3. Bold, Italicized, Underlined – You can create a completely readable and clear resume using only bolded headings without other text effects.  Like font type, font effects are used far to often, almost always at the expense of clarity and flow.

4. Consistency – Check, double check, and triple check that your resume is consistent.  This means that all font is the same size, all spacing is the same, and dates, company names, and job positions appear in the same place in the same format throughout your resume.

5. Text Position – I think the text format that provides the easiest flow, and gives you the most bang for your buck in terms of available space on your resume, is left aligned headings with text appearing underneath (not to the right) of the heading.

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Resume Tips – Discussing Number of Hours Worked

Posted by James M on November 14, 2008

Today’s resume tip is a very simple trick to help shore up your resume’s “Experience” section as well as your overall application.

The trick is simply to add the number of hours per week (or per month) you worked for those jobs you held while attending college.  For example, if you had a job for 6 months during your junior year of college, you would add an extra bullet under this particular piece of work experience.  This bullet would say something very simple like:  “Worked 20hrs/week.”

So your work experience section for this job might look something like this:

Stone Gardens Rock Climbing Gym                Nov. 2007 – Present
Kids Class Volunteer
Seattle, Washington

  • Taught a group of 12 children ages 7 to 13 basic climbing terminology, safety procedures, and technique
  • Monitored general behavior and safety of kids while in the gym environment
  • Time commitment: 15 hours per week

This particular sample job may or may not be placed on your resume depending on its applicability to your target position.  For this example let’s assume you are applying to a community outreach position where part of your job is mentoring children, so this work experience would definitely be applicable.

So why would we add the extra bullet detailing the number of hours worked per week?  Well, for one thing you are giving scope to your experience as I discussed in a previous post entitled “Resume Tip – Use Numbers.”  In short, working 5 hours per week is different than working 15 which is different still than holding a full-time 40hr per week position while attending school.  By providing this valuable information the recruiter will have some basis with which to evaluate the rest of your application, most importantly your GPA.  For example, I would argue that earning a GPA of 3.5 with no college job at all, while commendable, is not nearly as impressive as earning, say, a 3.2 GPA while working 35 hours per week.  So adding this piece of information helps to put your overall application in perspective and acts to give you a “pass” for performance that might be slightly lower than it would have been otherwise.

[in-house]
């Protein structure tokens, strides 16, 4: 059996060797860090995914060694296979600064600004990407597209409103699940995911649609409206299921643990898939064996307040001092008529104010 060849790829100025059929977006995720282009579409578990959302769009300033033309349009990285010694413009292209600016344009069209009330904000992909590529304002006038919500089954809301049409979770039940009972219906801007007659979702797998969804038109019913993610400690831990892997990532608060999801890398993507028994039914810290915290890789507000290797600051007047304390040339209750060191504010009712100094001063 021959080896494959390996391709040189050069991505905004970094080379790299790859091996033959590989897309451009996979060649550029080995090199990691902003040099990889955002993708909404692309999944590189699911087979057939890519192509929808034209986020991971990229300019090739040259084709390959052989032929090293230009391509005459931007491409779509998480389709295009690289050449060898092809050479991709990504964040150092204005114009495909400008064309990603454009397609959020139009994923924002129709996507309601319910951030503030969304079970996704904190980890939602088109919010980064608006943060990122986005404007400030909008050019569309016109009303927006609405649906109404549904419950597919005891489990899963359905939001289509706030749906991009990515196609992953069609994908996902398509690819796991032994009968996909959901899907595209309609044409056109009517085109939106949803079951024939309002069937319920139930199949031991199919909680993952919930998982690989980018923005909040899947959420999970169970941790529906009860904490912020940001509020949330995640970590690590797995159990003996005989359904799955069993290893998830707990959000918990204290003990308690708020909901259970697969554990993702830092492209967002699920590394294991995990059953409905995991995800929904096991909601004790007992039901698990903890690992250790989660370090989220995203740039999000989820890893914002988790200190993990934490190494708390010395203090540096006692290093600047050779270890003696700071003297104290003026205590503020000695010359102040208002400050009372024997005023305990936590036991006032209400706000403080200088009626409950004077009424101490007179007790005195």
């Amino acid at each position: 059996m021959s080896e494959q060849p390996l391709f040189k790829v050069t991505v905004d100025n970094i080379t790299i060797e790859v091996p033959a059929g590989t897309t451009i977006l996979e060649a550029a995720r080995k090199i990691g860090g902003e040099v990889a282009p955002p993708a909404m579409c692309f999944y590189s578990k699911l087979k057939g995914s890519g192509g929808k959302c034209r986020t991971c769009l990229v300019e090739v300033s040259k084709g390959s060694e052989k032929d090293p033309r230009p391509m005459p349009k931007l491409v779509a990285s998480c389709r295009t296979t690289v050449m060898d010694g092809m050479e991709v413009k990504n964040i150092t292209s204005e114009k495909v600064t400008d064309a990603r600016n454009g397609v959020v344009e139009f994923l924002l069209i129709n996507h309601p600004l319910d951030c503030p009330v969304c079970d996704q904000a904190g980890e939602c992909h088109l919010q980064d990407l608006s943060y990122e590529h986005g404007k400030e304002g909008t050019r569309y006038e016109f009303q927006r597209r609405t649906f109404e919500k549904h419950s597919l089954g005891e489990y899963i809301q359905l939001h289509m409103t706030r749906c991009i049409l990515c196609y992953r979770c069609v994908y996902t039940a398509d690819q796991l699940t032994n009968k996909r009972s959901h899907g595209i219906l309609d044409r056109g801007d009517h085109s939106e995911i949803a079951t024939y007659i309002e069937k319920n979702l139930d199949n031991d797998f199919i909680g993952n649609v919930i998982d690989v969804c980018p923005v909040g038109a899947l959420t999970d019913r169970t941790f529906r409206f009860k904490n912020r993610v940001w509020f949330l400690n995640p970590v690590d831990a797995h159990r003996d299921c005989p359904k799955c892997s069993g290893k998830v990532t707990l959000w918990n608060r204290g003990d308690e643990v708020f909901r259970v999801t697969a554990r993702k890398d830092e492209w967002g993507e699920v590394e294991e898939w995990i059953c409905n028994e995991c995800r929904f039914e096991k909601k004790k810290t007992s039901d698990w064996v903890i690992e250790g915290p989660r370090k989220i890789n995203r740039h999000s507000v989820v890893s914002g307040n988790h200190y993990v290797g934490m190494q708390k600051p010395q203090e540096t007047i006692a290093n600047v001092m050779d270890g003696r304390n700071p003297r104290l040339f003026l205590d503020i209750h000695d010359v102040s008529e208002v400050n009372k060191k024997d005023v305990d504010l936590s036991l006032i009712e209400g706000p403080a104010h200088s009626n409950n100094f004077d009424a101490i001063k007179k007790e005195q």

One last note.  If, by working during college, you were able to fund a significant portion of your college education (which includes living expenses other than tuition that might normally be covered by a loan) you should also mention this on your resume.  This can be either in the Summary of Qualifications section (which I’ll blog about soon) or by adding a bullet to the applicable job in the “Experience” section of your resume.  Here is an example: “Funded 60% of living and tuition expenses from Dec. 2006 to May 2008.”  This statement will have very broad implications for your overall application and will show a potential employer a variety of skills such as the ability to work independently, strong responsibility, multitasking, and, perhaps most importantly, the willingness to work very hard to achieve an important goal.

Although it may seem like a small thing, many recruiters I’ve talked to attest to the effectiveness of this tip.

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Resume Tip – Use Numbers

Posted by James M on November 8, 2008

One of the most important tips I can give to new college graduates to make their resume shine is to “use numbers” to your advantage.  This is especially true for the “Experience” section of your resume.  What do I mean by “use numbers”?  Well, I think this is best illustrated by an example.

Let’s say you had a college job working at McDonald.  Now I’m not ragging on McDonalds, but quite frankly many people would be ashamed to put this job on their resume and assume it has no applicability to the outside world.  Moreover, they would not know how to translate their job responsibilities onto paper.  But let’s take a look at some positive things you might be able to say about the job using quantitative measures where possible: